Quick Reminder: Travel Insurance
It’s hard to believe we’re one year removed from the onset of the COVID-19 pandemic. At this time in 2020, no one knew what the next year was going to look like. People were scrambling with all sorts of life-altering decisions, from working from home to rescheduling weddings to canceling all travel. It was certainly a trying year. Fast-forward to now, and some of those decisions are still being made. Among them is the question of whether or not to travel.
Traveling means a lot of things to a lot of people. It could mean your morning commute, or it could mean flying for work multiple times a week. It could mean taking an annual family vacation or going on a road trip to see an old friend. No matter the reason, means, or duration, people plan to travel all the time. It is a part of everyone’s everyday life in some capacity. In that same vein, traveling isn’t cheap. Filling up your gas tank, buying a plane ticket, reserving a hotel, etc. — there are a lot of dollars at stake when travel is planned and, likewise, when interrupted.
What is one way to guard against the unknown or unexpected when it comes to travel plans? Travel insurance. You may have seen this before. It’s the offer you always decline at the end of your travel booking because you think “This won’t happen to me,” which, coincidentally, are the most (in)famous five words regarding any insurance. Travel insurance isn’t very commonly taken unless there are a lot of moving parts to the trip, a lot of dollars at stake, or if the trip is to a relatively unstable part of the world. Nonetheless, it seems appropriate to circle back on a few basics.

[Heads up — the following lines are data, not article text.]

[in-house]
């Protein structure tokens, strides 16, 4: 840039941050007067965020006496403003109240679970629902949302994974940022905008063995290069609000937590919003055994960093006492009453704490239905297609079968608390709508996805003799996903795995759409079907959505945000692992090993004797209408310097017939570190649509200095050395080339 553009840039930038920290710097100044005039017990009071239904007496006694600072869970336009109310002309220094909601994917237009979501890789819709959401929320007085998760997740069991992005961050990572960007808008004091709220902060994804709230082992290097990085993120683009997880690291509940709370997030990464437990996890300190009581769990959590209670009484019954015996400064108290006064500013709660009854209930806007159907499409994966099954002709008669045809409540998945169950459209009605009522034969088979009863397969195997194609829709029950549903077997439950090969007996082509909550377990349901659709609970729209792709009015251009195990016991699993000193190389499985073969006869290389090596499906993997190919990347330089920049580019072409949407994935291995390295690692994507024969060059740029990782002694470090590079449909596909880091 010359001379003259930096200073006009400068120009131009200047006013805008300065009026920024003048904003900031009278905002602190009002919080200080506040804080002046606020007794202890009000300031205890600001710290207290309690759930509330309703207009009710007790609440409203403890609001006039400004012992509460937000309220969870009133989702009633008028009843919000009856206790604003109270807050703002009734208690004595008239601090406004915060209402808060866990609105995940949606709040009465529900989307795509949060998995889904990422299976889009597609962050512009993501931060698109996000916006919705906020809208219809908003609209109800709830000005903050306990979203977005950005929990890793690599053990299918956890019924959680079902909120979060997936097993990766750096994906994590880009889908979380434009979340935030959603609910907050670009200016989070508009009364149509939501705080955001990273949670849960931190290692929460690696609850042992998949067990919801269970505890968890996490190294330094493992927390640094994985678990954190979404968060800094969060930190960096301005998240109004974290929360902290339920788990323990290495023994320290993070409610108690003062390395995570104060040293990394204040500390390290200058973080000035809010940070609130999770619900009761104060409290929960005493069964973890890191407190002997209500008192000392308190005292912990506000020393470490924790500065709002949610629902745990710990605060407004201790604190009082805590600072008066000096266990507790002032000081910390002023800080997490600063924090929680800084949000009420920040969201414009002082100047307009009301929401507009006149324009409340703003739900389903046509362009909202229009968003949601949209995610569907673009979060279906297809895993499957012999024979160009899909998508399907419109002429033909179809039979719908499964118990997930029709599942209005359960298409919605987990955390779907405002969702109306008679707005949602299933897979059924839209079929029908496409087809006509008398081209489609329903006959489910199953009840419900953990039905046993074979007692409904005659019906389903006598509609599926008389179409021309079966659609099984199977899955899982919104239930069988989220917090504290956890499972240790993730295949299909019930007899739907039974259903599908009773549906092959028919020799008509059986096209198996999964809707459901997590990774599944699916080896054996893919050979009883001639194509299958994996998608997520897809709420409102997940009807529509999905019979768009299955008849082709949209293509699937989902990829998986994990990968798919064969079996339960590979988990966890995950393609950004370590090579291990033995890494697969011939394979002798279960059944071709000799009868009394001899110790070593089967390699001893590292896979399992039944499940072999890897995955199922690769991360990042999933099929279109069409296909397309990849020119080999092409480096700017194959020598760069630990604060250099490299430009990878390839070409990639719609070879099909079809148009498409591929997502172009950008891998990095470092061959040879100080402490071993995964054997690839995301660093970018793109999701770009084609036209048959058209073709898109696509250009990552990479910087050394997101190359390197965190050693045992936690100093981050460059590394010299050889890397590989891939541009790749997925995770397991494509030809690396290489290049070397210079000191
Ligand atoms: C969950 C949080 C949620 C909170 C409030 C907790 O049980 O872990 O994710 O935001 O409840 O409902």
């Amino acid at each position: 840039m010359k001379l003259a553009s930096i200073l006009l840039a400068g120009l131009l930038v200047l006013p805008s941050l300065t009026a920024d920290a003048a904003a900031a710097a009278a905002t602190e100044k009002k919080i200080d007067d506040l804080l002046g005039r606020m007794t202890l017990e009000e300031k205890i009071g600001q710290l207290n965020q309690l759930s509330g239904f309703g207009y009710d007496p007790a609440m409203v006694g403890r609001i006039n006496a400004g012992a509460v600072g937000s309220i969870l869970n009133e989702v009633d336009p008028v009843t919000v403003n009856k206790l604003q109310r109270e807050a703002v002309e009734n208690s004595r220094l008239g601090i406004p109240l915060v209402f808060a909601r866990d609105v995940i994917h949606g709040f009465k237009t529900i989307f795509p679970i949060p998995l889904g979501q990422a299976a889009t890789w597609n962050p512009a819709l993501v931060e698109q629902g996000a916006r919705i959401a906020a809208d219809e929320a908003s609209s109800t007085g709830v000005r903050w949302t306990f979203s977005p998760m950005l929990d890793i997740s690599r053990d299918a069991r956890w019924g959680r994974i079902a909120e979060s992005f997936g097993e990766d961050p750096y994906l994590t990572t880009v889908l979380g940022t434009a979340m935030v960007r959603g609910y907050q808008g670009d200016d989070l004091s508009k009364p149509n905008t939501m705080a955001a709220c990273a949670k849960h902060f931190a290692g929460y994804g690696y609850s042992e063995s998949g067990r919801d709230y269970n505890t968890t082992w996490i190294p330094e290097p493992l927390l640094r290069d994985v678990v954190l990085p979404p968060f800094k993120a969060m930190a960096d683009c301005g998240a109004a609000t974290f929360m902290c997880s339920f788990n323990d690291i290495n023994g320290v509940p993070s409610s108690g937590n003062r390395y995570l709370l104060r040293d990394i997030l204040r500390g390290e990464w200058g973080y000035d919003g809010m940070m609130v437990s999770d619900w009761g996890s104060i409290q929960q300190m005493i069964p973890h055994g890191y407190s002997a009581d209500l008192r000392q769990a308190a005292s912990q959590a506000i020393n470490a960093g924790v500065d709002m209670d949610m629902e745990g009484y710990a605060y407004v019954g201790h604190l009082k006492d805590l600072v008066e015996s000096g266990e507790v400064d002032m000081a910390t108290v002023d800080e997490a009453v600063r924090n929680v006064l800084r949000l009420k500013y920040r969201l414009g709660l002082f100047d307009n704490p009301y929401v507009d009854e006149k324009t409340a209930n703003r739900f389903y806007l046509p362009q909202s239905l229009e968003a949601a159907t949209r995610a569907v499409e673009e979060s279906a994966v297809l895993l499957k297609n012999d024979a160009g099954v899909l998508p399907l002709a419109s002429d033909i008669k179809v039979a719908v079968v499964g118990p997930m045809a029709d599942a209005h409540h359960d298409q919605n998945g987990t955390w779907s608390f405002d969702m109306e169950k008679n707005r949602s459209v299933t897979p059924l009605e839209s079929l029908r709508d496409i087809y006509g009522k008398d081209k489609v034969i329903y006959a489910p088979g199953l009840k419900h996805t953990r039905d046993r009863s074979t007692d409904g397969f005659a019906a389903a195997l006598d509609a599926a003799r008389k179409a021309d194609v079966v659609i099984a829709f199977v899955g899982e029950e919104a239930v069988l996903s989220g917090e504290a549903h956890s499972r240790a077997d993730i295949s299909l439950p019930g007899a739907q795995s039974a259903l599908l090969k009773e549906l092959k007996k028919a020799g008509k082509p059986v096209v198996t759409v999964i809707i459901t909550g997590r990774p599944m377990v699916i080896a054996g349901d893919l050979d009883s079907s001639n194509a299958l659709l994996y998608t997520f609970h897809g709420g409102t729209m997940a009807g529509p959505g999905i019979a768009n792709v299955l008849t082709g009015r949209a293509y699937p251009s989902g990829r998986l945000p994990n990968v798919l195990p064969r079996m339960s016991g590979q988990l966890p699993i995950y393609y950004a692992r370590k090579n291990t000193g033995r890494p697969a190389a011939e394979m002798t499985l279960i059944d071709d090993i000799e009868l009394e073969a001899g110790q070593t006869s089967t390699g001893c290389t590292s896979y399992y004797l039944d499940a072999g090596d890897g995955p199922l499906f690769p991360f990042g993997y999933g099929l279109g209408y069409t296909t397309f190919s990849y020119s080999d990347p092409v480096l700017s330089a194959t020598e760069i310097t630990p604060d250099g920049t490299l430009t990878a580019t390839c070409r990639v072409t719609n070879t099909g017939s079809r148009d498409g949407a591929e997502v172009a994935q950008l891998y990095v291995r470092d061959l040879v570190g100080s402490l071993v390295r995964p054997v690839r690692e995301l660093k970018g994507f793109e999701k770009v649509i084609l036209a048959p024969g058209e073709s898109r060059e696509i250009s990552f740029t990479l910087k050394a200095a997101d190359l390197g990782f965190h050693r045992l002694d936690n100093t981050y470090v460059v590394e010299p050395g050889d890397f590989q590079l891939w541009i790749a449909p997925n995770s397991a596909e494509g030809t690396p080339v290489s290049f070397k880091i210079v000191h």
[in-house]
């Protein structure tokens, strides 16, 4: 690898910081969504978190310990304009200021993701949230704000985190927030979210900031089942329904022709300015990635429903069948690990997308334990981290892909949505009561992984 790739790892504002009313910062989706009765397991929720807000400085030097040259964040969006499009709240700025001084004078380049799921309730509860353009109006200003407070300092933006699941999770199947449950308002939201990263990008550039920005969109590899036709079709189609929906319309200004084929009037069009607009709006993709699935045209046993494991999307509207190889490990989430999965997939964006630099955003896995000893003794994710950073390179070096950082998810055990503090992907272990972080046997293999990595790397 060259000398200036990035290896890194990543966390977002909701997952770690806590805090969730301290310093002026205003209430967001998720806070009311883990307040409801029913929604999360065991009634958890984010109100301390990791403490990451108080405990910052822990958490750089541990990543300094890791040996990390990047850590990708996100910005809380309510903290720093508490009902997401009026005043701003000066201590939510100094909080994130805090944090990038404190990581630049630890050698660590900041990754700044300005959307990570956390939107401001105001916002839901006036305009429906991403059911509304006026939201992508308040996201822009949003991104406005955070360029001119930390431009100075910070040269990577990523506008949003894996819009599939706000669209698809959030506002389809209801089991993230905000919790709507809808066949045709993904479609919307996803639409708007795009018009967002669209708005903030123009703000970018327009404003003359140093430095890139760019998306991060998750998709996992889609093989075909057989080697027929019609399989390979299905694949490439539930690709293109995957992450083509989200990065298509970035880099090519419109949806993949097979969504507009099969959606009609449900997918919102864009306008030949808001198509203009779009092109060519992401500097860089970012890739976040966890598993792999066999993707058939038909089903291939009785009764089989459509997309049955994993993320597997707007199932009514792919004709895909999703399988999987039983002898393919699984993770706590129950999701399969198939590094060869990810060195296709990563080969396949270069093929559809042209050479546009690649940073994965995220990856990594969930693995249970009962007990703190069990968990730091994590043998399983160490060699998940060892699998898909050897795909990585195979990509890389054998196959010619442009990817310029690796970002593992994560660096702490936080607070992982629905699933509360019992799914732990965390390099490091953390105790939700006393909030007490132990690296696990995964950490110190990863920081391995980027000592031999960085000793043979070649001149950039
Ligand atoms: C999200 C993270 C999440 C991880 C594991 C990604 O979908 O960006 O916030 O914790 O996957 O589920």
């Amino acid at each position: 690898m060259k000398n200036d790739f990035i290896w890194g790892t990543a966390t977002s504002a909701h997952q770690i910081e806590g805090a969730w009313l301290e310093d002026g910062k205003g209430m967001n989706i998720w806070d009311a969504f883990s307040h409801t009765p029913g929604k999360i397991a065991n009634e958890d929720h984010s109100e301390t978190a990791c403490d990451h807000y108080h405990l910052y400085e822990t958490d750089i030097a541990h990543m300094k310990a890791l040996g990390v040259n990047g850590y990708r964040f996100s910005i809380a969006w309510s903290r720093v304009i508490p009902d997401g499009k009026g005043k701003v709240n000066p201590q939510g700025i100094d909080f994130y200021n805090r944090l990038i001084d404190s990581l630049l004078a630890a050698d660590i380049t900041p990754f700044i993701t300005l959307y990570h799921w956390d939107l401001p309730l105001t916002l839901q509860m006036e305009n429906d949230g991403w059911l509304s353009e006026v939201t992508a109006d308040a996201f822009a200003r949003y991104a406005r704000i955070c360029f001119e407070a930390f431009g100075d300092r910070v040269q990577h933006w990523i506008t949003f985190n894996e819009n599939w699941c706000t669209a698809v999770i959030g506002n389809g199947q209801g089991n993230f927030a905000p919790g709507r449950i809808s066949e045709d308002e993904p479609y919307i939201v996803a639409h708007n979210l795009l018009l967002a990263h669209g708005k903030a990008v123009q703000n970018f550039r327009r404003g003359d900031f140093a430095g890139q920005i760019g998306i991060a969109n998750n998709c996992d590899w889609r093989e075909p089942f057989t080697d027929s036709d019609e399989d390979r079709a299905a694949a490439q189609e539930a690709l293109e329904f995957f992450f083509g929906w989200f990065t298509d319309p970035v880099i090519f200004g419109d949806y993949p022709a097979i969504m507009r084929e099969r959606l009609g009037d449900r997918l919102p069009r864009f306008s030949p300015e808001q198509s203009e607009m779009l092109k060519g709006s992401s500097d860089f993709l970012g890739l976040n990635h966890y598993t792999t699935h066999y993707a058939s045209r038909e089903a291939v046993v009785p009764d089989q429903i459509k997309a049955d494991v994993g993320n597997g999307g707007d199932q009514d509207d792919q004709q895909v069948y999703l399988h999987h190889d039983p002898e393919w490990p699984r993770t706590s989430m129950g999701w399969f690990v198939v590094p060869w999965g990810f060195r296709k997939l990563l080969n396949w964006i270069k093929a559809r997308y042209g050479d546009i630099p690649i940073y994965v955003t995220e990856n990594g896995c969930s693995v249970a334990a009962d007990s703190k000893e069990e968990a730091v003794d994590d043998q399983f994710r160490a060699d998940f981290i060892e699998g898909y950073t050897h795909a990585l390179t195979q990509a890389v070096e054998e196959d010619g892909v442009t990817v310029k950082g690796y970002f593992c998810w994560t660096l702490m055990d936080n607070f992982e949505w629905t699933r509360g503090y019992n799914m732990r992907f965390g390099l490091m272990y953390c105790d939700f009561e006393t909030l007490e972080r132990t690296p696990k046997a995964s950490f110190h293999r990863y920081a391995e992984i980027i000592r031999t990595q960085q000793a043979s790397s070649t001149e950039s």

First, just like any other insurance, there needs to be a trigger for any coverage to apply. That trigger can’t be “I don’t feel like going anymore.” Things like travel bans, weather events, verifiable injury or illness, etc. are the most common travel insurance claims. Other common elements are premiums and deductibles. Just like any other insurance, you have to pay a premium for travel insurance. This premium stems from a lot of variables, which are all relative to the trip being covered. Same with the deductible, likely in the area of $250–$500. All of this is to say that even during a pandemic, you can’t simply decide to abandon your trip and expect to get all your money back. Something has to interrupt or cancel that trip first before you have any chance at a recovery.
Another thing to keep in mind when weighing costs is that even if you have a claim scenario, it isn’t without first paying a premium to get the coverage, followed by a deductible of some sort. All of this is relative to the traveler’s financial and personal risk appetite, as are most insurance buying decisions. One thing to keep in mind: don’t forget to check your credit card’s benefit program. Most credit card companies offer trip interruption/cancellation coverage as a benefit to cardholders.
As always, make sure to read all the fine print before making any assumptions. Give us a call if you have any questions regarding travel insurance.